The legislation had two key objectives: To improve the quality of care and outcomes for patients and to reposition the mode of provision so that health service provision becomes more patient-centred and facilitates choice.

Why was the Affordable Care Act successful? ›

Since its enactment on March 23, 2010, the Affordable Care Act has led to an historic advancement of health equity in the United States. This landmark law improved the health of all Americans, including women and families, kids, older adults, people with disabilities, LGBTQI+ and communities of color.

What are the four major components of the Affordable Care Act? ›

  • Putting Information for Consumers Online. ...
  • Prohibiting Denying Coverage of Children Based on PreExisting Conditions. ...
  • Prohibiting Insurance Companies from Rescinding Coverage. ...
  • Eliminating Lifetime Limits on Insurance Coverage. ...
  • Regulating Annual Limits on Insurance Coverage.

Is the Affordable Care Act a good thing? ›

The ACA has helped millions of Americans gain insurance coverage, saved thousands of lives, and strengthened the health care system. The law has been life-changing for people who were previously uninsured, have lower incomes, or have preexisting conditions, among other groups.

How did the Affordable Care Act affect healthcare? ›

The ACA enabled people to gain coverage by 1) expanding the publicly funded Medicaid program to cover adults with annual incomes up to 138% of the federal poverty level; 2) establishing the Health Insurance Marketplace for individuals and small businesses, allowing them to purchase private health insurance (PHI); and 3 ...

How the Affordable Care Act changed healthcare? ›

Your children can stay on your health plan until they turn 26. Health plans can't deny you coverage because you have a pre-existing condition. Dollar limits for essential health benefits have been banned. You can get preventive care without having to pay out of pocket.

What are the two main parts of the Affordable Care Act? ›

The law has 2 parts: the Patient Protection and Affordable Care Act and the Health Care and Education Reconciliation Act.

Who does the CARE Act support? ›

The Care Act 2014 introduced a new duty on local authorities to carry out Child's Needs Assessments (CNA) for young people where there is 'likely to be a need for care and support' after they reach 18 (even if this will not amount to them having eligible needs).

Which Care Act key principles? ›

First introduced by the Department of Health in 2011, but now embedded in the Care Act, these six principles apply to all health and care settings.
  • Empowerment. People being supported and encouraged to make their own decisions and informed consent.
  • Prevention. ...
  • Proportionality. ...
  • Protection. ...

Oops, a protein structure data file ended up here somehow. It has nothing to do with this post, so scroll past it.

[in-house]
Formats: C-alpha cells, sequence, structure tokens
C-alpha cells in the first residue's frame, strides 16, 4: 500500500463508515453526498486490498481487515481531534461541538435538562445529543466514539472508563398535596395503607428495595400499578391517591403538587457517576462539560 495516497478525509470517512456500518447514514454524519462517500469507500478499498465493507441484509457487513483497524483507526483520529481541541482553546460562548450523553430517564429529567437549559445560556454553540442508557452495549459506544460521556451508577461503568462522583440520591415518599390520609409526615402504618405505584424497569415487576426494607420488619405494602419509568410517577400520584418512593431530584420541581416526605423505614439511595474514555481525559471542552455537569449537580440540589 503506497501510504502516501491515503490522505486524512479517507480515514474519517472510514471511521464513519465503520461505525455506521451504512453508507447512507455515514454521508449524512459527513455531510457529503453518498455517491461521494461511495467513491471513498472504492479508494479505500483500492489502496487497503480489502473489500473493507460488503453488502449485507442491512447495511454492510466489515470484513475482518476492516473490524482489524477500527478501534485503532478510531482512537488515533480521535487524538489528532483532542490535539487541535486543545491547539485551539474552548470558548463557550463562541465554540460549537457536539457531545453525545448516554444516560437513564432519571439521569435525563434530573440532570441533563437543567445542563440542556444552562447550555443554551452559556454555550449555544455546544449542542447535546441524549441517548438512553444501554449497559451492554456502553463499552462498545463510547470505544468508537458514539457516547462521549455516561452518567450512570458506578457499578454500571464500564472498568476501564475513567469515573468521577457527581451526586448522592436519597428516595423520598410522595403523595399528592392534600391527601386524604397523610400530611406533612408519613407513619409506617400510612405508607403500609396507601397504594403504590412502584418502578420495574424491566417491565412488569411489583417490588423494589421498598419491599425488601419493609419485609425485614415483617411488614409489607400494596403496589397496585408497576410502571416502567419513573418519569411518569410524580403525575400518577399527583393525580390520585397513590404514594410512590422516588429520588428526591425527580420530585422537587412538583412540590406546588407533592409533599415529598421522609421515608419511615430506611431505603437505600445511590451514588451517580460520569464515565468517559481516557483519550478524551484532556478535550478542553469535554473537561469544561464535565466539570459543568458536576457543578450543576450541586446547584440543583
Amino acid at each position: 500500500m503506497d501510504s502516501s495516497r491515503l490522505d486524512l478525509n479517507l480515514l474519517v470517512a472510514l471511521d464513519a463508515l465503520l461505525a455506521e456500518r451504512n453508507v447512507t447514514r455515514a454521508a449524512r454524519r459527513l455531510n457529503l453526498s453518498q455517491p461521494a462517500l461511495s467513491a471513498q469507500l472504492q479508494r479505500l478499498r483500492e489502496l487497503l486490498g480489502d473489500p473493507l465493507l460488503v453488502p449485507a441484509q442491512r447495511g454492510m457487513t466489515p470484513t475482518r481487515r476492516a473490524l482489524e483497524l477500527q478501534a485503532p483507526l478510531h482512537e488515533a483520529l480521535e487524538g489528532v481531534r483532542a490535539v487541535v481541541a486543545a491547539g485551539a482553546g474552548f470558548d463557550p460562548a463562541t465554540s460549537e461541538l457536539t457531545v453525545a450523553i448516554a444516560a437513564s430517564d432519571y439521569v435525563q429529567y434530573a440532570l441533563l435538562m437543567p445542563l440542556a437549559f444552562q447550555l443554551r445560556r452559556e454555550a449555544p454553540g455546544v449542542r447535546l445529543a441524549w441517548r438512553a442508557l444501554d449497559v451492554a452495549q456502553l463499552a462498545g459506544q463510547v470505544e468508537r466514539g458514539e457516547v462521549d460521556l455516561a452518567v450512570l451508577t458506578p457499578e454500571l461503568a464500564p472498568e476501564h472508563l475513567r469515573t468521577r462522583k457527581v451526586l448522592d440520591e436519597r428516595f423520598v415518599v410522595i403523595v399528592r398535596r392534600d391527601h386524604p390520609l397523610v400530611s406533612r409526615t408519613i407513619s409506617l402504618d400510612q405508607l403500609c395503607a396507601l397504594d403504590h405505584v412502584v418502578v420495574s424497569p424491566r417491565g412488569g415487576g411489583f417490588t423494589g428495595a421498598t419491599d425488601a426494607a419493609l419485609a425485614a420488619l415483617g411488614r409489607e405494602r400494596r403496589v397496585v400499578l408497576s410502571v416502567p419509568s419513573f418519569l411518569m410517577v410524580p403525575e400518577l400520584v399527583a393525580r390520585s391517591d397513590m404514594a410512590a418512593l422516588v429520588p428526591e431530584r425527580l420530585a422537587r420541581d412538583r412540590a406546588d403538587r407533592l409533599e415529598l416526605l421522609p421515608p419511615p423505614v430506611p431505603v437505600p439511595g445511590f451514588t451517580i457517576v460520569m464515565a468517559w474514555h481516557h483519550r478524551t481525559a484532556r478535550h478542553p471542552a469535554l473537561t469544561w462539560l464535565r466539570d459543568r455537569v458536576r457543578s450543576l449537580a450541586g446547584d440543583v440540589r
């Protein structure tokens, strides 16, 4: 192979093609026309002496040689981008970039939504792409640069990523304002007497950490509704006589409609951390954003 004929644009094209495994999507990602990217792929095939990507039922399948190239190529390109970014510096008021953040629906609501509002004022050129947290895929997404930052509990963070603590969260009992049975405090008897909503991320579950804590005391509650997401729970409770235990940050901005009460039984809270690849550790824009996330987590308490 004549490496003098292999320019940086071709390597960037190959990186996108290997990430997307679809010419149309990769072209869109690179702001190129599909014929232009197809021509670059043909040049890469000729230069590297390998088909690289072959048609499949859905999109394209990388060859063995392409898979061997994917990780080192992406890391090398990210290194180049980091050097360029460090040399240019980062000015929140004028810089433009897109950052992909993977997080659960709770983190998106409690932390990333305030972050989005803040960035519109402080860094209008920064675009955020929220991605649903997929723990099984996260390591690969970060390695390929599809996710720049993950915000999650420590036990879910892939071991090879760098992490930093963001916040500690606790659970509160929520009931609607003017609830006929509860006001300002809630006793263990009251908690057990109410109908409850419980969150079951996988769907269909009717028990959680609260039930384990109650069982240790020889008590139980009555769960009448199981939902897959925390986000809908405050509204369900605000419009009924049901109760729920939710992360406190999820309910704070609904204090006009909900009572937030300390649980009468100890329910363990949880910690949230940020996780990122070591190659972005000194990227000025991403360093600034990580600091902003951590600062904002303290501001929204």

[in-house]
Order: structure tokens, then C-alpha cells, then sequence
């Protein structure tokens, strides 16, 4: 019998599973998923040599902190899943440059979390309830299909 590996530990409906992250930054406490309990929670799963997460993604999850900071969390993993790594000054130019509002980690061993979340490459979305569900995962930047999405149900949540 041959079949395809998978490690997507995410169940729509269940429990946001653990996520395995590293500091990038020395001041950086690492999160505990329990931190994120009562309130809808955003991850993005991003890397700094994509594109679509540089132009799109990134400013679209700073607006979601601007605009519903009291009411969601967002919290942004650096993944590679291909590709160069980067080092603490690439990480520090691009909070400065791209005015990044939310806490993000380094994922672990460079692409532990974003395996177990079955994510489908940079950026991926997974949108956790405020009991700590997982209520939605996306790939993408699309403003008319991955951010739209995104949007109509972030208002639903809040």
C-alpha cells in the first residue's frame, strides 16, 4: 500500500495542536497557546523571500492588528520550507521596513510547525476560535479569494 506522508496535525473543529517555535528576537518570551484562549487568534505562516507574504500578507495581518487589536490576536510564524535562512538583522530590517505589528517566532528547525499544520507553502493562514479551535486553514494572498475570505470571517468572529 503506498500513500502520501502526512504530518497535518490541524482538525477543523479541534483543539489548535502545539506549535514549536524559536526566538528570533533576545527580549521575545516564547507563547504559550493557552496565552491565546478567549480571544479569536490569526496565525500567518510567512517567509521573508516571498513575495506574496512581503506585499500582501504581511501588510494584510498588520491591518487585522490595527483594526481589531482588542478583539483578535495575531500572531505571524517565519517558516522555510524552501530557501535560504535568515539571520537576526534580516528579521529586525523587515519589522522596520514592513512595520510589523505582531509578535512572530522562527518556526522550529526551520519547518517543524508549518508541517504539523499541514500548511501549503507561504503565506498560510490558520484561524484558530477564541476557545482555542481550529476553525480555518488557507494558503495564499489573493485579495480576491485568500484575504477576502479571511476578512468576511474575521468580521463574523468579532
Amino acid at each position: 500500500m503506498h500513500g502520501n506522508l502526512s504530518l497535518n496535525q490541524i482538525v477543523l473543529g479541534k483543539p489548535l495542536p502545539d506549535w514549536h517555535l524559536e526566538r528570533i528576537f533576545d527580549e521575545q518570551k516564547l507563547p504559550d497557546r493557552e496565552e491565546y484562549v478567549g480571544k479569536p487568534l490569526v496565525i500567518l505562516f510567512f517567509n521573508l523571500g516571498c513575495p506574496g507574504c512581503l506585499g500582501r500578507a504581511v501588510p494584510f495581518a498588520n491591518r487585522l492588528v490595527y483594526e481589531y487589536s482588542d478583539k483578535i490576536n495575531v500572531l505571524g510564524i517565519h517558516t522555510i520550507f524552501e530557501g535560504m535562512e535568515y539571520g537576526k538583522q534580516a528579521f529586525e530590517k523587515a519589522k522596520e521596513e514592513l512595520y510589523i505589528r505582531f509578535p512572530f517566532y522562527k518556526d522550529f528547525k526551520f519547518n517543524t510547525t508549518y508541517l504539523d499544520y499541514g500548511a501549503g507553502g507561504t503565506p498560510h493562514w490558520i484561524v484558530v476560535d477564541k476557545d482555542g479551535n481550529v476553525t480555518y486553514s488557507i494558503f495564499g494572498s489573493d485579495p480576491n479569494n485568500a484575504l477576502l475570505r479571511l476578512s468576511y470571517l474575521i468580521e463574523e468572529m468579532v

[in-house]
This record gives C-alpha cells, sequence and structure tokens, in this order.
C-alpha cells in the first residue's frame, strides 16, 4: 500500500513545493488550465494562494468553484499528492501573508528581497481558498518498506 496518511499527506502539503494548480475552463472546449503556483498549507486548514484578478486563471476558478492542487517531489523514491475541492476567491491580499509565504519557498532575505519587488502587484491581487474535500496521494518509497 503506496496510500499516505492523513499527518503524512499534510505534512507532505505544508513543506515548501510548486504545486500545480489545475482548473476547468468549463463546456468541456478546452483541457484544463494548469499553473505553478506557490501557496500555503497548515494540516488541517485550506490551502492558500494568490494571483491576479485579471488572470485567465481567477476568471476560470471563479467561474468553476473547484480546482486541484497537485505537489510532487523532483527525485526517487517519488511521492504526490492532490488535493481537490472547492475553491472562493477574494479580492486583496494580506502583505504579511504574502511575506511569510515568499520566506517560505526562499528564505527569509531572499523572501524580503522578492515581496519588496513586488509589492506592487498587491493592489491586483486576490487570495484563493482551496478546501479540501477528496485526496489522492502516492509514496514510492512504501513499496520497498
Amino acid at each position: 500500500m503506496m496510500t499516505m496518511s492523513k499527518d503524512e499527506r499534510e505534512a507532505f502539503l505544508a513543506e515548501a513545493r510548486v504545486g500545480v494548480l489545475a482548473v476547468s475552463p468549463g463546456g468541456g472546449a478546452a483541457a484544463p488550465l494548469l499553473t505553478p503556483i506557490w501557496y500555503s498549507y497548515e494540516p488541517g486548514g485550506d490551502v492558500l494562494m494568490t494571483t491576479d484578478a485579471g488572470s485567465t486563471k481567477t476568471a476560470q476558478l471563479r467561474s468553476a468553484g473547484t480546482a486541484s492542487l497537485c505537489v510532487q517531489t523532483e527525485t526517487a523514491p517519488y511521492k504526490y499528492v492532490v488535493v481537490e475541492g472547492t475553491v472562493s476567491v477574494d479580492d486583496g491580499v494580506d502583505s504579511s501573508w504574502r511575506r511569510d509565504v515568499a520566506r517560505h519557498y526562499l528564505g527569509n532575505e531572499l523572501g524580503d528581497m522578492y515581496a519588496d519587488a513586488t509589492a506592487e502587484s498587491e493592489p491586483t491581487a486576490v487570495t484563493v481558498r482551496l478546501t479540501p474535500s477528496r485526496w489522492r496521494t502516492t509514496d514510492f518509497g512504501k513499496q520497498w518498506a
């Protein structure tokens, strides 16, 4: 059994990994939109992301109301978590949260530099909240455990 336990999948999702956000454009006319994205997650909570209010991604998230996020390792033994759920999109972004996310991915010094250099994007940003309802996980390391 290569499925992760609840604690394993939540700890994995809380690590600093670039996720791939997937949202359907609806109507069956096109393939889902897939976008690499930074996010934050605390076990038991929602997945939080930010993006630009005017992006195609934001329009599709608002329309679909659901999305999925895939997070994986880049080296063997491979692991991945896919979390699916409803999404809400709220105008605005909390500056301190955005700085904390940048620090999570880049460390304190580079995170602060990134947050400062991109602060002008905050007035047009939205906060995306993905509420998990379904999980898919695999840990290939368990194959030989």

• Partnership. ...
  • Accountability.

What are the major problems with the Affordable Care Act? ›

The Problem: Affordability

The ACA set standards for “affordability,” but millions remain uninsured or underinsured due to high costs, even with subsidies potentially available. High deductibles and increases in consumer cost sharing have chipped away at the affordability of ACA-compliant plans.

What is the best part of the Affordable Care Act? ›

  • More Americans have health insurance. ...
  • Health insurance is more affordable for many people. ...
  • People with preexisting health conditions can no longer be denied coverage. ...
  • No time limits exist on care. ...
  • More screenings are covered. ...
  • Prescription drugs cost less.

What are the negatives of the Affordable Care Act? ›

  • The cost has not decreased for everyone. Those who do not qualify for subsidies may find marketplace health insurance plans unaffordable. ...
  • Loss of company-sponsored health plans. ...
  • Tax penalties. ...
  • Shrinking networks. ...
  • Shopping for coverage can be complicated.
29 Sept 2021

What are the 5 main care standards? ›

Under the new approach, CQC inspectors will make their judgement on providers by assessing services against five key questions: Are they safe? Are they effective? Are they caring? Are they responsive to people's needs?

What are the 5 principles of the new care standards? ›

The Standards are built upon five principles; dignity and respect, compassion, be included, responsive care and support and wellbeing.

What are the 4 standards of care? ›

It requires four conditions (elements) be met for the plaintiff to recover damages. These conditions are: duty; breach of duty; harm; and causation.

What are the 3 C's of care? ›

PEMs play an important role in boosting patient experience. Their contribution can be summed into the 3 Cs of Improving Patient Experience in Healthcare: Communication, Collaboration, and Caring. With a focus on these critical areas, PEMs like Baxter are able to improve patient satisfaction scores.

What are the 7 core principles of care? ›

The principles of care include choice, dignity, independence, partnership, privacy, respect, rights, safety, equality and inclusion, and confidentiality.

What does the Health and Care Act 2022 replace? ›

It will repeal Section 75 of the Health and Social Care Act 2012 and replace it with a new system – the Provider Selection Regime – which will give NHS bodies a wider range of options when commissioning services.

What is the impact of the Health and Social Care Act? ›

The main purpose of the Health and Care Act is to establish a legislative framework that supports collaboration and partnership-working to integrate services for patients. Among a wide range of other measures, the Act also includes targeted changes to public health, social care and the oversight of quality and safety.

What are three benefits of social health? ›